Trees slashed and burned for Northwest Transmission Line

Trees Slashed and Burned for Northwest Transmission Line

Trees slashed and burned for Northwest Transmission Line
70-foot tall log teepees like this one are being burned all along the NWTL route (photo: Damien Gillis)

Read this story from CBC on the slashing and burning of thousands of trees by BC Hydro for the construction of its Northwest Transmission Line north of Terrace. (Nov. 7, 2012)

BC Hydro is warning people living northwestern B.C. of smoke haze in that area as they cut down and burn hundreds of kilometres of timber to make way for the Northwest Transmission Line.

The utility’s transmission line project connects an existing substation near Terrace, B.C. and a new substation to be built further north, near Bob Quinn Lake, in 2014.

“In clearing the right of way there’s a lot of woody debris that has to be disposed of. And we do have approval… to dispose of that by burning,” said BC Hydro spokesperson Lesley Wood.

Wood said she didn’t know the total volume of the wood being burned, only that it is considerable.

“When you considering that you’re clearing a right of way up to 80 meters worth of clearing for 340 kilometers — it’s a lot,” she said.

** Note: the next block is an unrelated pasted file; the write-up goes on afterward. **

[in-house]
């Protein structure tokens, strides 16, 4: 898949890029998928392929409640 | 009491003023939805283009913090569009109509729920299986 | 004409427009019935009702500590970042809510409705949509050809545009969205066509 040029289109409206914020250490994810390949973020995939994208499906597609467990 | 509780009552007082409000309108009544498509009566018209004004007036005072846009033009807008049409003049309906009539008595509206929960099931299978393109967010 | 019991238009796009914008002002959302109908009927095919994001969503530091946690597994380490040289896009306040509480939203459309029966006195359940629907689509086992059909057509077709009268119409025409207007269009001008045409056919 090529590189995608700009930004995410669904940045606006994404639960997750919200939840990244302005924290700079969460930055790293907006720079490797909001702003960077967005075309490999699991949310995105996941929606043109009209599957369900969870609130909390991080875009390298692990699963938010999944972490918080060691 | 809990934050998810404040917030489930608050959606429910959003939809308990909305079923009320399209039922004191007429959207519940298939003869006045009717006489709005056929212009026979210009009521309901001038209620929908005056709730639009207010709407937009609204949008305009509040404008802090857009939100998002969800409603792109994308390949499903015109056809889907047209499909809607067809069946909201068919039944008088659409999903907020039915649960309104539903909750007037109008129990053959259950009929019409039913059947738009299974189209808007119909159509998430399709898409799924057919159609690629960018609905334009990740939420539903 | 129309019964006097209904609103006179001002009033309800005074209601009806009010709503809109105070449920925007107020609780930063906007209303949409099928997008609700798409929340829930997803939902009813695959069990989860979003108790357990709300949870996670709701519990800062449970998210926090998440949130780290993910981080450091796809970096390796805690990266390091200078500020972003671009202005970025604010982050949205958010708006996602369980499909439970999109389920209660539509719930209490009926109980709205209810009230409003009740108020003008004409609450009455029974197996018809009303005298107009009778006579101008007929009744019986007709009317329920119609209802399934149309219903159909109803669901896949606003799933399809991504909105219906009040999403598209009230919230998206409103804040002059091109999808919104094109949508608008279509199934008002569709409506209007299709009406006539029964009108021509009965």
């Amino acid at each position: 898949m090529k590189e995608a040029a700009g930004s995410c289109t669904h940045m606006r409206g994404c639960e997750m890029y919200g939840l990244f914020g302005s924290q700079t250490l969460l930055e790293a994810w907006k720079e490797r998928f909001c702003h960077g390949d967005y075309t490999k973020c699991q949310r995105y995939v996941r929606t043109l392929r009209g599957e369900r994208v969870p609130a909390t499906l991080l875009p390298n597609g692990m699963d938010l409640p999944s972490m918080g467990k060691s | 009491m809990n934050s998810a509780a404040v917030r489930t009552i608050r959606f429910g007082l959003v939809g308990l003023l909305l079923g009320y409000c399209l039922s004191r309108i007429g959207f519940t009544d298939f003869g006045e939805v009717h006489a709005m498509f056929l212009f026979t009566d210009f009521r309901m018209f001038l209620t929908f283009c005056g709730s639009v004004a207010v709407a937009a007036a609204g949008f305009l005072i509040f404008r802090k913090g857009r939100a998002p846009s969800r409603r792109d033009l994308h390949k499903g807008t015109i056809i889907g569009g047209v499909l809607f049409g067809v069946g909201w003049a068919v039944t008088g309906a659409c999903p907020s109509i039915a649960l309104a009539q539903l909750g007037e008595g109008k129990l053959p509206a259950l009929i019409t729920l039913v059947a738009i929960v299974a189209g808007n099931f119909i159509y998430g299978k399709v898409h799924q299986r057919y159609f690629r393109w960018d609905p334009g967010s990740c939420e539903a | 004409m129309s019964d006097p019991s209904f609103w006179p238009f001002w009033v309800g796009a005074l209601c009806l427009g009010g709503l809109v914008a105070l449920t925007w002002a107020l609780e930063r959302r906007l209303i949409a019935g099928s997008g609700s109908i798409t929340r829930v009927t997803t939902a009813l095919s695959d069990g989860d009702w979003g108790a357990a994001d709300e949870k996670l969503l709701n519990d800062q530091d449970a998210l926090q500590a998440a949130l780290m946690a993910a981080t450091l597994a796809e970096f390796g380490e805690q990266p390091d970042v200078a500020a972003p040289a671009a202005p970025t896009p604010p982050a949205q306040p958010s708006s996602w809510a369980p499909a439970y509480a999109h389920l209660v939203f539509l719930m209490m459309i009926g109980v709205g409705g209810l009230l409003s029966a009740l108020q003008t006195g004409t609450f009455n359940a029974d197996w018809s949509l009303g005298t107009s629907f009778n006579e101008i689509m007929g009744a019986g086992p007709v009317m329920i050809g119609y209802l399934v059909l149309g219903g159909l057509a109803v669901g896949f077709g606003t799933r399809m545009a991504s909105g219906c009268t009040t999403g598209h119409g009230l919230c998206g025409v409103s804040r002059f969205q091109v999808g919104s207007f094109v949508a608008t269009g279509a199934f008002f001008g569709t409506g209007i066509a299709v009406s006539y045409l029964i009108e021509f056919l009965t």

Wood says it isn’t economically viable to use the trees for biofuel or firewood, but says the Nisga’a nation, one of the groups contracted to do the cut and burn, may try to sell some of the timber.

Cariboo North MLA Bob Simpson says the clearing is likely one of the biggest timber cuts in B.C. in 2012.

“This order of magnitude of slash and burn is certainly going to increase B.C.’s contribution to greenhouse gas emissions. When is this province going to get involved in bioenergy, biodigesting in a bigger way so we never have these circumstances?” said Simpson.

“It’s a misuse of a public resource.”

Sharon Glover, the CEO of B.C. Professional Foresters, said there’s no need to be burning the timber — that some of it is bound to be salvageable.

“To say that the forest , ‘We’ll just burn it because it’s not our problem, it’s in our way,’ we need to think differently. If you just burn it you’re saying that timber has no use to anyone. And we just don’t buy it.

“We suspect in the mix of that timber that some of it is going to be merchantable, usable as saw logs, and other timber might be used for bioenergy, shipped to pellet plants or shipped to biomass projects.”

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